Of course, the other suggestions like keeping the boots loose and breatheable liner socks are very important - but I think the gortex socks should be on the list as well.
 

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Battery Heated Socks

Battery heated socks work a bit. They heat a narrow strip on the bottom of each sock where the toes join the foot. The socks are connected to wires that attach to a two D-size battery pack worn above the wader belt, in a pocket or wherever. The user is supposed to connect and disconnect the batteries based on foot temperature, and to save batteries.

If you leave the batteries connected, two new alkaline batteries last about a half day of fishing.

I don't recommend them.
 

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Discussion Starter #11
kush said:
I got a pair of Gortex socks under the Christmas tree and after a couple of days on the water I have been meaning to post about them - so this thread is perfect.

Dana has been wearing these for a couple of years and has been raving about them. Now I understand why. Yes, they are to keep your feet dry and this does keep them warm! The only non-breatheable part of gortex waders are the neoprene feet, therefore any sweat that occurs there cannot escape which creates moisture which will contribute substantially to cold feet. I wore high-tech hiking socks (quite thin) and the gortex and I was very impressed. I noticed an immediate improvement in the warmth and comfort of my feet the first day I wore the gortex socks - I definitely recommend them.

Of course, the other suggestions like keeping the boots loose and breatheable liner socks are very important - but I think the gortex socks should be on the list as well.
I see. So just to make sure I understand correctly you're wearing the gore-tex socks over your other socks? Therefore the gore-tex socks are effectively letting your feet breathe yet keep the moisture from coming back in contact with your feet.

I guess either way, whether the gore-tex is right next to your skin or not, the concept still applies. Mind-you cotton (gosh forbid) would lose it's insulation qualities if damped by sweat (wool and synthetics not).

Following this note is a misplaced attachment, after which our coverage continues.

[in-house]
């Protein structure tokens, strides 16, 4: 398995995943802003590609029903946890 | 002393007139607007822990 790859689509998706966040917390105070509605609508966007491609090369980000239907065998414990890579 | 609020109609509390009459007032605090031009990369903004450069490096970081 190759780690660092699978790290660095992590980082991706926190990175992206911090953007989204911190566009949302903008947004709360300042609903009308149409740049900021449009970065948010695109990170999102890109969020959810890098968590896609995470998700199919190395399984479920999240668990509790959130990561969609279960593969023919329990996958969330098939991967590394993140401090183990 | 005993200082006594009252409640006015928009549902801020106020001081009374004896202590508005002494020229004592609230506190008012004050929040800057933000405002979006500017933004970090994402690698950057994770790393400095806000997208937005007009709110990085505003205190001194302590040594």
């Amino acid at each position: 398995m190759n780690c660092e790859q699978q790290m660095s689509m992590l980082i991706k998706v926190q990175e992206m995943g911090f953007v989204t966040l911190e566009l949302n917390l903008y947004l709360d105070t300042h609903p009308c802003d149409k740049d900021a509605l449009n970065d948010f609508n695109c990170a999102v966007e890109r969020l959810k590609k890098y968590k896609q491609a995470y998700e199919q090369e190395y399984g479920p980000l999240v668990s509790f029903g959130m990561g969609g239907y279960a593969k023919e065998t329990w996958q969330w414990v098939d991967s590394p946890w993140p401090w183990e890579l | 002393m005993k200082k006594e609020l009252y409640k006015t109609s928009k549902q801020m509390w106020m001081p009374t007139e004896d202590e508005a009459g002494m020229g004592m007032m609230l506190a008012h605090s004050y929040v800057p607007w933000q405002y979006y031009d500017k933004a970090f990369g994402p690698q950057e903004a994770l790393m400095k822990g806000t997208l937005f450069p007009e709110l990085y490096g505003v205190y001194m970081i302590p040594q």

Thanks again for the info. I wish I wouldn't have lost ONE of my gore-tex socks! $50 for a pair is costly and I seldom used them. :(
 

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Yes, I am wearing a thin pair of Hi-tech socks, then the gortex over them.
 

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Last year I bought a pair of Gore Tex Wading socks to wear in my flats wading boots and semi sandal/boots.

They work well there, and they excel in cold water.

A lot of the wading socks are made with Merino Wool. If the Merino wool gets damp in a neophrene booty from foot perspiration or a small leak, it will stay wet and get wetter. That makes your feet get colder as more perspiration builds up.

The Goretex socks help to prevent this build up. They transmit the moisture from your feet and the wool to the outside of the sock. Then the moisture is trapped between the sock booty and the wader booty. That should act as an insulation barrier.

Buy the Gore Tex socks with the highest ankle/calf length.
 

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winter Steelheading-cold feet

I gotta chime in here as I've had my share of winter outings over these years. Back before I was limited to bootfoots, my stockingfoot waders caused me many miserable cold feet outings. Went back to bootfoot waders with a little bit of looseness in them (NOT TIGHT)coupled with some Merino Wool socks and have not had any cold feet since. I have spent many days on the Rivers with air temps in single digits and in the teens. I cannot speak to any of these new socks as I have not had any. The main thing, I believe, is the feet cannot be cramped up so the blood can circulate properly. My biggest problem is how to keep the guides from icing? Best, Stiver